warwick occupy
Image: Warwick Occupy

Newly established Warwick Occupy alliance calls for student support

Warwick Occupy, established yesterday evening following protests against an Israeli Defence Forces (IDF) speaker event, has issued a public statement clarifying their demands and calling for students’ support.

The group is indefinitely occupying the sabbatical officers’ room in the Students’ Union (SU) at the University of Warwick. #WarwickOccupy consists of students from Warwick Friends of Palestine (FoP), Anti-Racism (WARSoc), Anti-Sexism (WASS), Pride, Labour, Arabic Society and Warwick For Free Education (WFFE), all of which signed the statement published on Facebook.

Yesterday afternoon, Warwick Jewish Israeli Society (JISoc) hosted former IDF Colonel Eyal Dror to speak on campus. The SU’s Ethnic Minorities Officer Taj Ali led a protest outside the room where the talk was held, which was eventually moved to another venue.

The statement explained the protest was held against the IDF’s “routine brutalisation” of Palestinians backed by United Nations. In a Facebook post, Warwick JISoc said the talk was on “how nearly 700 humanitarian operations on the Israeli-Syrian border saved thousands of civilian lives”.

Highlighting the “importance of well-being for all ethnic and religious minority students and staff”, Warwick Occupy said: “We must reiterate that we strongly oppose anti-Semitism in all its forms, and the nature of this protest is inherently anti-racist. We do not conflate criticism of the Israeli state with criticism of Jewish or Israeli people.”

Furthermore, the organisation stands “against the presence of organisations on campus that directly endanger the wellbeing of marginalised students”, and the protest intends to “provide a space for those under military occupation to speak openly about the issues which affect their communities”.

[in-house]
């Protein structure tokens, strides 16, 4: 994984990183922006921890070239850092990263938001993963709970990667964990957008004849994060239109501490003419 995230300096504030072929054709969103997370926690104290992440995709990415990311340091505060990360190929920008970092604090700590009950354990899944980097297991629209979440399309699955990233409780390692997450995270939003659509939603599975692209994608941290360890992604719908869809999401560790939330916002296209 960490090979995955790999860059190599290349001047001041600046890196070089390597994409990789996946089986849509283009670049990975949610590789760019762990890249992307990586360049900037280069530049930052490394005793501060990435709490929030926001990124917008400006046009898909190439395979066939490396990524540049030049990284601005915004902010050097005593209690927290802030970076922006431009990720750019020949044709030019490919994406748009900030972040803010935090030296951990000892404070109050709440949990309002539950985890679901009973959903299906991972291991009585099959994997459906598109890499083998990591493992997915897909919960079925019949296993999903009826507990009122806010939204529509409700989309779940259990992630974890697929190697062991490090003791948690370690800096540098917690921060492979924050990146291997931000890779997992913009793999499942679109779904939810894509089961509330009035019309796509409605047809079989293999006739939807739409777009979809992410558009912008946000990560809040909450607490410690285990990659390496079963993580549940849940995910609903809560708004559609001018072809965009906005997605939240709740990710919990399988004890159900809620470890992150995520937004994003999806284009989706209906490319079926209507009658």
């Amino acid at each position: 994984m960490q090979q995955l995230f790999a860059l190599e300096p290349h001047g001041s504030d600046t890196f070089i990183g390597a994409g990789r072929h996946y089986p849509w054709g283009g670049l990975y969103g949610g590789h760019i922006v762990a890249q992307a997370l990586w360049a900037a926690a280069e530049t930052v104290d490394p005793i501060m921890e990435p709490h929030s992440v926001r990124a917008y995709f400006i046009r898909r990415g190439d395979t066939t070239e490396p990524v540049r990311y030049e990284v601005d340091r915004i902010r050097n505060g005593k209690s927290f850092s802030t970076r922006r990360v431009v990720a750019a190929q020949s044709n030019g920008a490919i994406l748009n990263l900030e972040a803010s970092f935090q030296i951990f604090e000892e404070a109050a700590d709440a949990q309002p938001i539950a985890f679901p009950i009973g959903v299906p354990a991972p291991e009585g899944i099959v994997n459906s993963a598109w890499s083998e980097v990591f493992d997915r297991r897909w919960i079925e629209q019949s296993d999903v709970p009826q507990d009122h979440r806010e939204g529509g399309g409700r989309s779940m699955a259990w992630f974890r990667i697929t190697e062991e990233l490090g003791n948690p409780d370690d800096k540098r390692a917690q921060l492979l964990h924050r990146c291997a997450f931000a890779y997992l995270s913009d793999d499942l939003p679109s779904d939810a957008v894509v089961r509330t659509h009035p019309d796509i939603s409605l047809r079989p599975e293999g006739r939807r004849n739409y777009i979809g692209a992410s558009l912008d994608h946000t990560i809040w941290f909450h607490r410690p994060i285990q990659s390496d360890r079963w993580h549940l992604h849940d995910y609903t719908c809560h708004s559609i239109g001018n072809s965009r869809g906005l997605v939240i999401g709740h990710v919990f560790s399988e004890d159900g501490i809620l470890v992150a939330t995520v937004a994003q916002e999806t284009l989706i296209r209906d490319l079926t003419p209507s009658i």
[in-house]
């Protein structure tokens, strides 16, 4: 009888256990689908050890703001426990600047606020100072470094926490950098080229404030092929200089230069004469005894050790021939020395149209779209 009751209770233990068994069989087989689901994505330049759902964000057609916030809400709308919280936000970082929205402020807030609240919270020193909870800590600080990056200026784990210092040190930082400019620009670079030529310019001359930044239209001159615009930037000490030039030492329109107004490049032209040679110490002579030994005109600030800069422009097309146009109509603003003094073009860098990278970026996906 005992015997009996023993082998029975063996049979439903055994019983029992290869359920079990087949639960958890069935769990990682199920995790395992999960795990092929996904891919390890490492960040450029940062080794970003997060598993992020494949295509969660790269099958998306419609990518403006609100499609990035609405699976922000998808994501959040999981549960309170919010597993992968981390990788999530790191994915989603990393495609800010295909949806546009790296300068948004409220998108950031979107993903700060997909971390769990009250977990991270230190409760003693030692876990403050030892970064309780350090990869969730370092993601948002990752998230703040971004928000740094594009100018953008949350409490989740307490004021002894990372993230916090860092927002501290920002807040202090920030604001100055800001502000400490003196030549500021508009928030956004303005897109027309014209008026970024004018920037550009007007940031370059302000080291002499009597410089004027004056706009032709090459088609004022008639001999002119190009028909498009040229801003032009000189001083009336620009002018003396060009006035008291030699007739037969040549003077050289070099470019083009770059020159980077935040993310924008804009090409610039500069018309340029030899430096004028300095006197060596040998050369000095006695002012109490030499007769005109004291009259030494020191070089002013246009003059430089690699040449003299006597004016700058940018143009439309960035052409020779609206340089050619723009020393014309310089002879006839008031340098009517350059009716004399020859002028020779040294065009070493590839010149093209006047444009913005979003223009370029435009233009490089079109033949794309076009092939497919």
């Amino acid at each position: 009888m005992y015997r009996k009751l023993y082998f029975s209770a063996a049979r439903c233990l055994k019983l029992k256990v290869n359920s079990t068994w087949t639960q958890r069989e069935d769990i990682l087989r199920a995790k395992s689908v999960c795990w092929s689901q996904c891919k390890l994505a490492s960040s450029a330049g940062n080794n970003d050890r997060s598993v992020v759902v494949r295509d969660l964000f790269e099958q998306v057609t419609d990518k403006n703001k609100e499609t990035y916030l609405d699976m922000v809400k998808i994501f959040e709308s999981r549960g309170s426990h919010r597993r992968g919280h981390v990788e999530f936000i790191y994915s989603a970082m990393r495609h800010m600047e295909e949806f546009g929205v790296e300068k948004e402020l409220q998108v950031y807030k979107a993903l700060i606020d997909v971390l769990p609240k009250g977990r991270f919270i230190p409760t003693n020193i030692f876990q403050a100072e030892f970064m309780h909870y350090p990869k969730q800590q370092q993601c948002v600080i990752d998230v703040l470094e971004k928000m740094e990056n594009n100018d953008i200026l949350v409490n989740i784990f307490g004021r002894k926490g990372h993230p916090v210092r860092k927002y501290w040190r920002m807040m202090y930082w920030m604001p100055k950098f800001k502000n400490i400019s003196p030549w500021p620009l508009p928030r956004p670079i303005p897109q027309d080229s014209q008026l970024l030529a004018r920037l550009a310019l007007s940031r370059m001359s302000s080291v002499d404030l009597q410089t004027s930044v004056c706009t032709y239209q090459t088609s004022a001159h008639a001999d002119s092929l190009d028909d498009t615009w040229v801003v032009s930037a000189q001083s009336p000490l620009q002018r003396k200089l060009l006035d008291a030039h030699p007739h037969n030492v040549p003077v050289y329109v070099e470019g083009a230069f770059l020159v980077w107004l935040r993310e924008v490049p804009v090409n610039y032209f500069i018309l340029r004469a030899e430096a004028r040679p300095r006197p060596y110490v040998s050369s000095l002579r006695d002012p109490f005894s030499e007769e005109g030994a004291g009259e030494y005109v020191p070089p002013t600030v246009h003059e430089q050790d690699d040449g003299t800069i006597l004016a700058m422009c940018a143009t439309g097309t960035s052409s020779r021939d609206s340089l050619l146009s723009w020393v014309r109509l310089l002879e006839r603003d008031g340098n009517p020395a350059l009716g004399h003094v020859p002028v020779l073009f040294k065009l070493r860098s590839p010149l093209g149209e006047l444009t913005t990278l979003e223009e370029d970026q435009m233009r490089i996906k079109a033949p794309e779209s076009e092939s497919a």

The statement adds that the talk is “especially damaging” amid Islamophobia Awareness Month, and wrote: “Instead of drawing attention to this issue, the University are (sic) directly jeopardising the welfare of Muslim, Arab and Palestinian students.

“The external speaker review process has clearly failed, and the health and safety of vulnerable students has been ignored, despite complaints having been lodged upon the event being announced.”

The Boar was also told that two Black-British speaker events – one of which was to be given by Dawn Butler MP – submitted by WARSoc were also rejected. The source said that this highlighted the “double standards” different societies are subjected to.

We must reiterate that we strongly oppose anti-Semitism in all its forms, and the nature of this protest is inherently anti-racist

– Warwick Occupy

Warwick Occupy described the statement by the SU – released yesterday shortly before the talk by – as “lazy and inadequate”, “failing” to “address the ‘unease’ surrounding the talk” or “respect the mental health, wellbeing and safety of Palestinian and Muslim students”.

They added that they will be submitting a list of demands, drawn up by “a collective of Warwick Liberation Societies”, concerning “ethnic minority students and allies who have been ignored in their countless attempts to go through the supposedly ‘apolitical’ official channels.”